Tag Archives: Rhode Island

paidContent.org: Nice try Newport, but charging system won’t work, says Brady

While commending its decision to ‘try something new’, former WashingtonPost.com executive editor Jim Brady says plans by the Newport (R.I.) Daily News to charge more for online-only subscriptions is fundamentally flawed.

The paper will charge $145 for an annual print subscription; $245 for print and web access; and $345 a year for online-only.

“[T]his model reeks of desperation. It’s as if, having used all of its bullets in the battle to preserve print revenue, Newport has now decided to throw its gun at the problem.

“The issue with Newport’s model is fundamental. It posits that, in the battle for the mindshare of future readers, print actually has a chance of winning out. I do not believe it does,” he writes.

Full post at this link…

Paid content round-up: Newport Daily News, ESPN and thoughts from Salon

The long-running debate around pay walls for online news sites seems to be moving into reality.

Following recent announcements by the Sunday Times and News International, Nieman Journalism Lab has this report on Rhode Island’s Newport Daily News.

The 12,000-circulation paper has introduced a three-tier pricing structure for print/online subscriptions (see the video below).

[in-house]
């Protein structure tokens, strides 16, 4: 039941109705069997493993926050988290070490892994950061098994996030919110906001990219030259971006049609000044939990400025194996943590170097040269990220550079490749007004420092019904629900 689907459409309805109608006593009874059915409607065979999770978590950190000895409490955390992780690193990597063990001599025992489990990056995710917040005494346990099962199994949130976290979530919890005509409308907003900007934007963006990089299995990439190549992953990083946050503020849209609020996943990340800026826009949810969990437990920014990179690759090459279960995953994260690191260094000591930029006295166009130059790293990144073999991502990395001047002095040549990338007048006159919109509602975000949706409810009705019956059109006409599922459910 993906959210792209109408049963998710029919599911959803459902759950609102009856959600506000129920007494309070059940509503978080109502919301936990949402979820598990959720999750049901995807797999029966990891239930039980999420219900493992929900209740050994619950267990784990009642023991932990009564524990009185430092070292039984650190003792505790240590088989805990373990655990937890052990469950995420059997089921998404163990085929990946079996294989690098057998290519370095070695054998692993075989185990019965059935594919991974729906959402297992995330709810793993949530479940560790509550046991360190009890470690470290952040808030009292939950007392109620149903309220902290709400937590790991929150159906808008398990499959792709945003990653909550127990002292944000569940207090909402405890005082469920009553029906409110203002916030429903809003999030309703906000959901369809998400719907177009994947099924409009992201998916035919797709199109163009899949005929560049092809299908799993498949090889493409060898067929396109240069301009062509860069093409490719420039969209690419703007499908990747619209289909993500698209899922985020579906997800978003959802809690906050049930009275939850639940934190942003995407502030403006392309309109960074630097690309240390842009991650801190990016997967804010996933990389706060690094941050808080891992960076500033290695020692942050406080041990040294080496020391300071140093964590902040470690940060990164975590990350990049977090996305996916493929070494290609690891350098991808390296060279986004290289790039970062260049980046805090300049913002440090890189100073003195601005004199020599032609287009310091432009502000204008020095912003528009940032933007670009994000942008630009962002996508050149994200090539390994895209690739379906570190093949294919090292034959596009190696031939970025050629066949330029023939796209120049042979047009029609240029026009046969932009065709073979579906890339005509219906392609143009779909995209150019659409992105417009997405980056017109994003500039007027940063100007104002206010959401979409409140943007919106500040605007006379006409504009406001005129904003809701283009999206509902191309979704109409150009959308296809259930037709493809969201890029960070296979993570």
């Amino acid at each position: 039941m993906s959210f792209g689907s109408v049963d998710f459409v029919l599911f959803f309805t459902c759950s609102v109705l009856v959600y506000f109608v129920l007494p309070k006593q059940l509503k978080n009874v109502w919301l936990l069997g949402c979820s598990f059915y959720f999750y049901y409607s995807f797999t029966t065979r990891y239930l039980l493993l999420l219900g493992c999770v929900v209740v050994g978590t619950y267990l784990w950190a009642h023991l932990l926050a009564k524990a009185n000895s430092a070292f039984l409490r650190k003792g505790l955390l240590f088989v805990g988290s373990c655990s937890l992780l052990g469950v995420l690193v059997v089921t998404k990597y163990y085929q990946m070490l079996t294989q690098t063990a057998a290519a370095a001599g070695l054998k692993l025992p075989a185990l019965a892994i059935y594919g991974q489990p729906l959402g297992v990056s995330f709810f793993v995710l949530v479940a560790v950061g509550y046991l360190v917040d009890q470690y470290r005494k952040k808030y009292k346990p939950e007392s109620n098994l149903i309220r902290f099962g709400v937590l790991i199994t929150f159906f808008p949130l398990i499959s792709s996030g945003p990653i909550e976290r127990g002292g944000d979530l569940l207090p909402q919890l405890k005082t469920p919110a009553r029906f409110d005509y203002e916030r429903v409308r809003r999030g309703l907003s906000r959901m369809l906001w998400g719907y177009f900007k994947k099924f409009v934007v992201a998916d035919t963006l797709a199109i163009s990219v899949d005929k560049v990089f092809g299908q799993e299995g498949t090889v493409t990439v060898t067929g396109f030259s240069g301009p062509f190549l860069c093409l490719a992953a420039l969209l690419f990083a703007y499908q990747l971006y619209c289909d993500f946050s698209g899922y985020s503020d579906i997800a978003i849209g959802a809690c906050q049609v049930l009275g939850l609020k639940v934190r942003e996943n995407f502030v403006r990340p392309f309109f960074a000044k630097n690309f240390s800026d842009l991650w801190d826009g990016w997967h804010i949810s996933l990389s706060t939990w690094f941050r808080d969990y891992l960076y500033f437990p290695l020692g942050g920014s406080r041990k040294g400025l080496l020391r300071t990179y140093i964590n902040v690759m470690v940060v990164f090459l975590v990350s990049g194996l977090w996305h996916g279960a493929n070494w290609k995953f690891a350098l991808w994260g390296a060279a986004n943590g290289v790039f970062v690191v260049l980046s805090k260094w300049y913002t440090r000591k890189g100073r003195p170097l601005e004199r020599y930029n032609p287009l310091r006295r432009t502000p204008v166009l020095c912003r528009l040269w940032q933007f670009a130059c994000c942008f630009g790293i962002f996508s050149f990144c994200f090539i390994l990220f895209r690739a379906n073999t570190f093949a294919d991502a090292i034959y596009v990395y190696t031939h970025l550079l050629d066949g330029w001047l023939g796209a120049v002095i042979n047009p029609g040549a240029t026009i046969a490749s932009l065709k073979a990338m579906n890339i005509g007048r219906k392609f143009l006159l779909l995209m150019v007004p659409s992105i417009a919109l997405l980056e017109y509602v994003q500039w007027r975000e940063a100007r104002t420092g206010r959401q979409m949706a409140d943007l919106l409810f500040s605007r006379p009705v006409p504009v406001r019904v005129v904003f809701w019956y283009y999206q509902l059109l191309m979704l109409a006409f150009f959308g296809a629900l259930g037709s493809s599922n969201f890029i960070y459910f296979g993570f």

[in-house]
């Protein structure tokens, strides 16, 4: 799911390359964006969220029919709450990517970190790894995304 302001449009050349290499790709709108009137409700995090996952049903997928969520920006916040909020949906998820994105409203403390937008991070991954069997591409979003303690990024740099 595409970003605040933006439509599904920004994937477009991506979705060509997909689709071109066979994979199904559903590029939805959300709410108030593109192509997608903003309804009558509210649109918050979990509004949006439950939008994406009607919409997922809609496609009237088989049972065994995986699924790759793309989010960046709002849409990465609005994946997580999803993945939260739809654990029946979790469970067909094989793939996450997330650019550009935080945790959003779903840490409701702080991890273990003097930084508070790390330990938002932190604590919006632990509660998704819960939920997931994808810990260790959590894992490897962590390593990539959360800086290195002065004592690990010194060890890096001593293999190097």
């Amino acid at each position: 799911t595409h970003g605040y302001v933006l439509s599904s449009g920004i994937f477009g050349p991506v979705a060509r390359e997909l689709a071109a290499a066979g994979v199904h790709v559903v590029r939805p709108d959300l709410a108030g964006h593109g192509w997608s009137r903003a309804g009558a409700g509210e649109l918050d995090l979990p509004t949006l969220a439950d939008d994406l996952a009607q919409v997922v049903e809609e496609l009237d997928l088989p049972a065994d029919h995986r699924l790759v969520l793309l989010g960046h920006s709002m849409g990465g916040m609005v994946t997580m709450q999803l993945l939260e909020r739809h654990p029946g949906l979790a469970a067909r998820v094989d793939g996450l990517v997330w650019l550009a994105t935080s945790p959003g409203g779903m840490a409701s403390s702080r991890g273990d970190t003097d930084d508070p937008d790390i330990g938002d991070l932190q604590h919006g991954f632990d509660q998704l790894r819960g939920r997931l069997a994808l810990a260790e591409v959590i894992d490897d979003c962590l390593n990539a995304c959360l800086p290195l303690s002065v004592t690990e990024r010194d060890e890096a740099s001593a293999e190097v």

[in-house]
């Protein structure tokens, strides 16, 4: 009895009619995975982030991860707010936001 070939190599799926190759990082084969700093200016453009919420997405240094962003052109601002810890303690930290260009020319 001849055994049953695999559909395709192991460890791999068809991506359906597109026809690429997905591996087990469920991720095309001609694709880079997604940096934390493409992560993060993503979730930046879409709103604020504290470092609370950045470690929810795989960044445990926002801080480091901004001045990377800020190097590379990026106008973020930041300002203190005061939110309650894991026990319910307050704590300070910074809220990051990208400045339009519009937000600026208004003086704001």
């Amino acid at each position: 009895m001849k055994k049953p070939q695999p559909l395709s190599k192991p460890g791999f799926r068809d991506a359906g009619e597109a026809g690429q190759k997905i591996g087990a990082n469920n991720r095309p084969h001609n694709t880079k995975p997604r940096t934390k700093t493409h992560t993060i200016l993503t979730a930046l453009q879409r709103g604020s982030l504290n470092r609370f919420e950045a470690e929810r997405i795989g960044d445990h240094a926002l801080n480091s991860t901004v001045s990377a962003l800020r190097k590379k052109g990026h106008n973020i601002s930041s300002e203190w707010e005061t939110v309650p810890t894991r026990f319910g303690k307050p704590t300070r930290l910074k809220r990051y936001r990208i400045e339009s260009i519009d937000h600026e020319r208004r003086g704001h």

Meanwhile, paidContent.org reports that ESPN The Magazine is introduced paid-for online content.

On the subject, Salon co-founder Scott Rosenberg’s post is well worth a read (via Mark Potts). Rosenberg has experience in the field – “[A]t Salon we tried every online revenue strategy you can imagine,” he writes.

“Yes, 2009 is different from 2000-2002. But the fundamental lesson remains: you can get some revenue from readers, and there’s nothing wrong with trying; but if in doing so you cut yourself off from the rest of the web in any way, you are dooming yourself to irrelevance and financial decline.”

Britannica.com: Blogosphere, R.I.P?

Britannica dropped us an email to let us know about this post: Nicholas Carr, who sits on their board of advisors, has posted this from his own blog: blogging, has entered its midlife crisis, he writes. No one killed the blogosphere, he says, ‘its death was natural, and foretold’.